physical contact — not plaintiff's crass comments — that
precludes summary judgment on plaintiff's assault claim. See
Masters v. Becker, 22 A.D.2d 118, 254 N.Y.S.2d 633, 635 (2d
Dep't 1964) ("A plaintiff in an action to recover damages for an
assault founded on bodily contact must prove only that there was
bodily contact; that such contact was offensive; and that the
defendant intended to make the contact.").
B. Intentional Infliction of Emotional Distress
A cause of action for intentional infliction of emotional
distress under New York law has four elements: "(1) extreme and
outrageous conduct; (2) intent to cause, or reckless disregard of
a substantial probability of causing, severe emotional distress;
(3) a causal connection between the conduct and the injury; and
(4) severe emotional distress." Stuto v. Fleishman,
164 F.3d 820, 827 (2d Cir. 1999). Moreover, there will be no liability
unless "`the conduct has been so outrageous in character, and so
extreme in degree, as to go beyond all possible bounds of
decency, and to be regarded as atrocious and utterly intolerable
in a civilized society.'" Id. (quoting Howell v. New York Post
Co., 81 N.Y.2d 115, 122, 596 N.Y.S.2d 350, 612 N.E.2d 699
(1993)). Whether the conduct alleged may reasonably be regarded
as sufficiently outrageous and extreme to permit recovery is a
matter for the Court to decide. See id.
Chapman's first contention is that plaintiff's claim is
deficient because she has failed to establish that his conduct
was intended to cause severe emotional distress. See Chapman
Mem. at 5-6. Indeed, he notes, plaintiff has testified that she
did not know what Chapman's motivation was. See Wahlstrom Dep.
at 448-49. This argument fails, however, because plaintiff need
not show that Chapman actually intended to cause her emotional
harm. See Galella v. Onassis, 353 F. Supp. 196, 230 (S.D.N Y
1972), aff'd in relevant part, 487 F.2d 986 (2d Cir. 1973);
Mitran v. Williamson, 21 Misc.2d 106, 197 N.Y.S.2d 689, 692
(Sup.Ct. 1960). Plaintiff is only required to allege facts
"giv[ing] rise to a clear inference they were intended to cause
severe emotional distress." Persaud v. S. Axelrod Co., No. 95
Civ. 7849, 1996 WL 11197, at *4 (S.D.N.Y. Jan. 10, 1996); see
also Doe v. Allstate Ins. Co., 187 A.D.2d 181, 596 N.Y.S.2d 603,
605 (4th Dep't 1993) ("Abuse, regardless of the form it takes,
must be deemed intentional. Such conduct is inherently harmful
and an intent to injure must be inferred as a matter of law.").
The question of intent is not for the Court to decide; it is
within the province of the jury. See Persaud, 1996 WL 11197, at
*4 n. 8.
Second, Chapman characterizes plaintiff's claim as "involv[ing]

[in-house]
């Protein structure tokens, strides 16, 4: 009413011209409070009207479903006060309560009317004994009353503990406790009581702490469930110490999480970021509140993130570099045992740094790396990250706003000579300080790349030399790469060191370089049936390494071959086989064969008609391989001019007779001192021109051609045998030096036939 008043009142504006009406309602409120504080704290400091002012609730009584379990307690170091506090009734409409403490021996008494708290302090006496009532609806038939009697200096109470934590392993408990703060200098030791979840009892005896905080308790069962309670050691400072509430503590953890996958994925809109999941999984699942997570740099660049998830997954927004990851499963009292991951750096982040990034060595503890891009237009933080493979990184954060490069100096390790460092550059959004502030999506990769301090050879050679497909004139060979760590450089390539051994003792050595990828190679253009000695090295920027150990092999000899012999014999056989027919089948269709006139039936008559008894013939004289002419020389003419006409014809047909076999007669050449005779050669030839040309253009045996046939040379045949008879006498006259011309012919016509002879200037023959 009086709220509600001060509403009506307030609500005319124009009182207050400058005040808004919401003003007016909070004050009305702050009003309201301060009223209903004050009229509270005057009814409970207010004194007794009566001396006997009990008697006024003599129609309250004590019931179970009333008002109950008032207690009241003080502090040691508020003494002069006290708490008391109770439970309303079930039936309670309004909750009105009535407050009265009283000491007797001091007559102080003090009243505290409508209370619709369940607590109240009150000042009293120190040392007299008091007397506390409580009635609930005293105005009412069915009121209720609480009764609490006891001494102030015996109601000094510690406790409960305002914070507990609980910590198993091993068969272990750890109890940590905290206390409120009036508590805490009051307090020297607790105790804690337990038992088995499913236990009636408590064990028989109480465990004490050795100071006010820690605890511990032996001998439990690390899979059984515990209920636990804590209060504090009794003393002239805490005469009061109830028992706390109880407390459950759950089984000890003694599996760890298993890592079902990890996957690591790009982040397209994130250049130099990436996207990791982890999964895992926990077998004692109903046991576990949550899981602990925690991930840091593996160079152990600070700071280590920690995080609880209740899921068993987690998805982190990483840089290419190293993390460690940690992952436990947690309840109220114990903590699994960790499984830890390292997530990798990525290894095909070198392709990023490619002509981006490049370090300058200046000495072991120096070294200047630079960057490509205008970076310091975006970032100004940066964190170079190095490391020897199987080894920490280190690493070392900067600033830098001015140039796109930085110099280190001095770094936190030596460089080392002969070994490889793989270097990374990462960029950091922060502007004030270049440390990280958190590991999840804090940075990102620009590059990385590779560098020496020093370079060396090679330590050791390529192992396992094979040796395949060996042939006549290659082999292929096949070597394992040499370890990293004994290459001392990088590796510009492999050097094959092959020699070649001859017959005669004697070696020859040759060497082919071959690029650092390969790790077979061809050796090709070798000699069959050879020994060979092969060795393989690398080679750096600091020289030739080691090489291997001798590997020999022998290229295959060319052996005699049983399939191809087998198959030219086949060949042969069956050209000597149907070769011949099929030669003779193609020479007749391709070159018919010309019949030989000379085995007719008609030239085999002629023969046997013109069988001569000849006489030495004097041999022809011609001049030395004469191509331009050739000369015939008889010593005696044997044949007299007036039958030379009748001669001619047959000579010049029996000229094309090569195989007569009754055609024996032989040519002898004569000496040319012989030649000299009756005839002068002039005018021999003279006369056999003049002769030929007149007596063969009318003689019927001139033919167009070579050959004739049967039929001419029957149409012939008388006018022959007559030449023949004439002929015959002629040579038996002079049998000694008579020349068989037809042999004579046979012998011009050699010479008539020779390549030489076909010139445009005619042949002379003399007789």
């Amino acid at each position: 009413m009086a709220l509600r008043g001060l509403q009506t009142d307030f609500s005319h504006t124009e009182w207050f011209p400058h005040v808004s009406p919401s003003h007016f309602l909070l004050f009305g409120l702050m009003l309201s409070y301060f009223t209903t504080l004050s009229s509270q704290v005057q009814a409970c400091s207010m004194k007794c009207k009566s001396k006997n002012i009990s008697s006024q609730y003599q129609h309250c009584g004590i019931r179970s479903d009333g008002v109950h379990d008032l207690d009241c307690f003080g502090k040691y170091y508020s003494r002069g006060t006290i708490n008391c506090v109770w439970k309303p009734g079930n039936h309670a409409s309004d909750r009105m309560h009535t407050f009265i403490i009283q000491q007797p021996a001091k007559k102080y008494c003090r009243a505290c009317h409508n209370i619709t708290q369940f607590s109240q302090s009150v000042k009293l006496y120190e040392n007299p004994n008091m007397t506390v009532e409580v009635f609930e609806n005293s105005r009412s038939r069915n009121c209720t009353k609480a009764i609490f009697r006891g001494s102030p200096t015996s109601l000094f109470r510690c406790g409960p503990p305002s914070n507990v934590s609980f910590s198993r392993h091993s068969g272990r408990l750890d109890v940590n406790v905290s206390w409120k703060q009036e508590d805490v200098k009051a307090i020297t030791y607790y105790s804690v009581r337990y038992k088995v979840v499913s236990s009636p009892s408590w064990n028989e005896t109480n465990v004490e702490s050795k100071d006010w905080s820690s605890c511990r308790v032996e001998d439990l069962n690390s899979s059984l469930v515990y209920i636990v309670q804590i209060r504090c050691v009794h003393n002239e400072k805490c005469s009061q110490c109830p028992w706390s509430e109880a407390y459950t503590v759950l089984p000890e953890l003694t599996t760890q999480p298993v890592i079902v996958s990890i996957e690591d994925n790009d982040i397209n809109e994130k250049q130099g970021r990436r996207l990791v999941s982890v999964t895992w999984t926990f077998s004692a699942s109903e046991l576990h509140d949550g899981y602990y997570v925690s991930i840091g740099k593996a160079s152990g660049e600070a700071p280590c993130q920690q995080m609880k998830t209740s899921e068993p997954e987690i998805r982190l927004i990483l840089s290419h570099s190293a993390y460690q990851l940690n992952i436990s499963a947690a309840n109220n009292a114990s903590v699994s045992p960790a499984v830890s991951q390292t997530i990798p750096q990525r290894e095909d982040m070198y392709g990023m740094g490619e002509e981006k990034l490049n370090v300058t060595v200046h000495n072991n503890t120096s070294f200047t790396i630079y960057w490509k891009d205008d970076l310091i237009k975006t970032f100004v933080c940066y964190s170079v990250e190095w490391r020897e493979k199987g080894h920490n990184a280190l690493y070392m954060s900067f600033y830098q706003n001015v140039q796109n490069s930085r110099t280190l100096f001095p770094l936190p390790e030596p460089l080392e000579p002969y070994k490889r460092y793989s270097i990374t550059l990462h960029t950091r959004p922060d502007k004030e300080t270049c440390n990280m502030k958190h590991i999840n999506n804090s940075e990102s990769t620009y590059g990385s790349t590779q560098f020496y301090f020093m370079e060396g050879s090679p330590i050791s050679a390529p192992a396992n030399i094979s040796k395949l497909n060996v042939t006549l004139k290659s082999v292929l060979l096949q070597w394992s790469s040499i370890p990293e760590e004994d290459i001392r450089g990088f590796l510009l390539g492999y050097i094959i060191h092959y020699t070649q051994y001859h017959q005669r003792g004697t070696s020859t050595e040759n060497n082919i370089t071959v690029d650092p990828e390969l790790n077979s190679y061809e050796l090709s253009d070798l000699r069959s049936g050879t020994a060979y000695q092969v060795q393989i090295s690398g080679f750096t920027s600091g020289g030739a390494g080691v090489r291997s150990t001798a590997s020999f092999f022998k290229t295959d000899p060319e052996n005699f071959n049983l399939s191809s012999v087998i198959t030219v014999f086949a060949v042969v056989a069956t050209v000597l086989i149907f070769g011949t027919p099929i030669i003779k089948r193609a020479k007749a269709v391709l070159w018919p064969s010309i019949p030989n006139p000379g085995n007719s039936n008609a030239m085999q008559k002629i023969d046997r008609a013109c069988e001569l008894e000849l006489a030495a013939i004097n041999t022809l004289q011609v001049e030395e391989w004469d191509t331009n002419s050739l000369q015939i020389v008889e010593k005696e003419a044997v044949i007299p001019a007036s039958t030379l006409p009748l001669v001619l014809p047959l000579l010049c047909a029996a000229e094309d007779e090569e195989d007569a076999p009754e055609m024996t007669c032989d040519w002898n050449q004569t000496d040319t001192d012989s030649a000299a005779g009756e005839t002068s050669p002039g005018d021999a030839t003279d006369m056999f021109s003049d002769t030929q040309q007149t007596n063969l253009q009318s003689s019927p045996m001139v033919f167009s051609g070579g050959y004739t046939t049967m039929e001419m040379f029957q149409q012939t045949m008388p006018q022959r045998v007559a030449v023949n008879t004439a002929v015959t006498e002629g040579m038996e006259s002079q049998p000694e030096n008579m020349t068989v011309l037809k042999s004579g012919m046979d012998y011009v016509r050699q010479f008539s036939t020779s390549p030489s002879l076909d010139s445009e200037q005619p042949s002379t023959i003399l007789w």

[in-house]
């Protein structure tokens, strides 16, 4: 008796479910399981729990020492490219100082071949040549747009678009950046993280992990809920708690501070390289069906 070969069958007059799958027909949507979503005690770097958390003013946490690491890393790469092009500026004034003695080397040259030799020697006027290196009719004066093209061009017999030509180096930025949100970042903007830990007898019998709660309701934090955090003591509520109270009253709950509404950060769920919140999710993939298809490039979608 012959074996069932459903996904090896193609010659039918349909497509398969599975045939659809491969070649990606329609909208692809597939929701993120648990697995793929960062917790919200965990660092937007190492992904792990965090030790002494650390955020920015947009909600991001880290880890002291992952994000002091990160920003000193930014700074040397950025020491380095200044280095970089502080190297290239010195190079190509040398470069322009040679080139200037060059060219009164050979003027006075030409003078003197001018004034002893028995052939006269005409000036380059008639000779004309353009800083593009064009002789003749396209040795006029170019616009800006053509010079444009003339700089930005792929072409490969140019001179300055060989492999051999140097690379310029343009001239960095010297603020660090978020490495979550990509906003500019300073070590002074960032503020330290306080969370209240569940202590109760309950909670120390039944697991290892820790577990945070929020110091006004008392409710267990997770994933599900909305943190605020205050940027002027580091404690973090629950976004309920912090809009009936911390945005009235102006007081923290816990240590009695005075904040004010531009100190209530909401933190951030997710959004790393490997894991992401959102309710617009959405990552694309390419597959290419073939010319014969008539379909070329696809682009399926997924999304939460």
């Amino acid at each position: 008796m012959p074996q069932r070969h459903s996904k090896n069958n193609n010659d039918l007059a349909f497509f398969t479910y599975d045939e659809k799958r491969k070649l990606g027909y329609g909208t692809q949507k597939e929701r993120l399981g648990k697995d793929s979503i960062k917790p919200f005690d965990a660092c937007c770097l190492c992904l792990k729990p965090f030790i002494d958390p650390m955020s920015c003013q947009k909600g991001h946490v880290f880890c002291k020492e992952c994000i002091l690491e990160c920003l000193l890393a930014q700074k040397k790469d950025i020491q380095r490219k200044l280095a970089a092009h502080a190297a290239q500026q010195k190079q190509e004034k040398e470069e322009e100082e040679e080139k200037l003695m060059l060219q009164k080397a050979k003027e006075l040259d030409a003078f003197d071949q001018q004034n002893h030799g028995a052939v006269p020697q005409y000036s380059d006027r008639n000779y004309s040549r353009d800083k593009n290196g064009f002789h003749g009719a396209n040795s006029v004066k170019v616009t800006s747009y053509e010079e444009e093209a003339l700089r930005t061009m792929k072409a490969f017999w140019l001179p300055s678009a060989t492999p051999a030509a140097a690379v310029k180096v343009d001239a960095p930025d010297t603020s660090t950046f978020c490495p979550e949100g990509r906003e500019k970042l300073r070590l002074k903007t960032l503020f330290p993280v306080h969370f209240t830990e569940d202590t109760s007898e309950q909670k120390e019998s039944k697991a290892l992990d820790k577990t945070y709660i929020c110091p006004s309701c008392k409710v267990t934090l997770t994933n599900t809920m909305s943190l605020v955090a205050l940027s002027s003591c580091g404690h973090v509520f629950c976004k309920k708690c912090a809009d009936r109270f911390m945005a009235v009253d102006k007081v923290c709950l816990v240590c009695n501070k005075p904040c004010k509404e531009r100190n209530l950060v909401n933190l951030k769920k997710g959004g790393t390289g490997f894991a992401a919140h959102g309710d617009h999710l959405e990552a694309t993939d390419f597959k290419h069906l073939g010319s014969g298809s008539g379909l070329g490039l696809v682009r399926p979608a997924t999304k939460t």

nothing more than hurt feelings, insults, indignities, threats
and annoyances which are not actionable as an intentional
infliction of emotional distress." Chapman Mem. at 7.
Nonetheless, sexual harassment can, if sufficiently outrageous
and extreme, give rise to a claim for intentional infliction of
emotional distress. See Funk v. F&K Supply, 43 F. Supp.2d 205,
219-20 (N.D.N.Y. 1999). In fact, "[i]n the employment context,
sexual harassment cases comprise the bulk of intentional
infliction of emotional distress actions where plaintiffs
prevail." Salvatore v. KLM Royal Dutch Airlines, No. 98 Civ.
2450, 1999 WL 796172, at *2 (S.D.N.Y. 1999); see also
Seepersad, 1998 WL 474205, at *6; Bonner v. Guccione,
916 F. Supp. 271, 276 (S.D.N.Y. 1996). To be actionable, the conduct
complained of must be particularly "outrageous in character" and
"extreme in degree." Martin v. Citibank, N.A., 762 F.2d 212,
220 (2d Cir. 1985).
Consequently, in the "rare instances" where New York courts
have recognized a claim for intentional infliction of emotional
distress in the employment context, the claims have alleged not
merely sexual harassment, but "more significantly, battery."
Gerzog v. London Fog Corp., 907 F. Supp. 590, 604 (E.D.N Y
1995) (citing Koster v. Chase Manhattan Bank, N.A., 609 F. Supp. 1191,
1198 (S.D.N.Y. 1985)
(Leisure, J.) (finding conduct sufficiently outrageous where
employer forced plaintiff into an ongoing sexual relationship);
O'Reilly v. Executone, Inc., 121 A.D.2d 772, 503 N.Y.S.2d 185,
186 (3d Dep't 1986) (affirming denial of motion to dismiss where
plaintiff had been subjected to physical sexual contact, jokes,
pornography, and erotica); Collins v. Willcox, Inc.,
158 Misc.2d 54, 600 N.Y.S.2d 884, 885-86 (Sup. Ct. 1992) (holding
that "a pattern of behavior that continually put [plaintiff] in
embarrassing, humiliating and demeaning positions" that included
sexual harassment and battery "might well rise to the level of
outrageous")); see also Salvatore, 1999 WL 796172, at *2-*3
(finding that plaintiffs who alleged episodes of harassment,
including "minor physical abuse," had stated claims for
intentional infliction of emotional distress); Sowemimo, 43
F. Supp.2d at 491 ("Courts have observed that a plaintiff must
allege sexual battery in order to survive . . . summary judgment
in the sexual harassment context. By claiming that [defendant]
groped her breast, [plaintiff] has raised an issue of fact as to
whether [defendant's] conduct rises to the level demanded under
New York law."); Archer v. Economic Opportunity Comm'n,
30 F. Supp.2d 600, 609-10 (E.D.N.Y. 1998) (denying summary judgment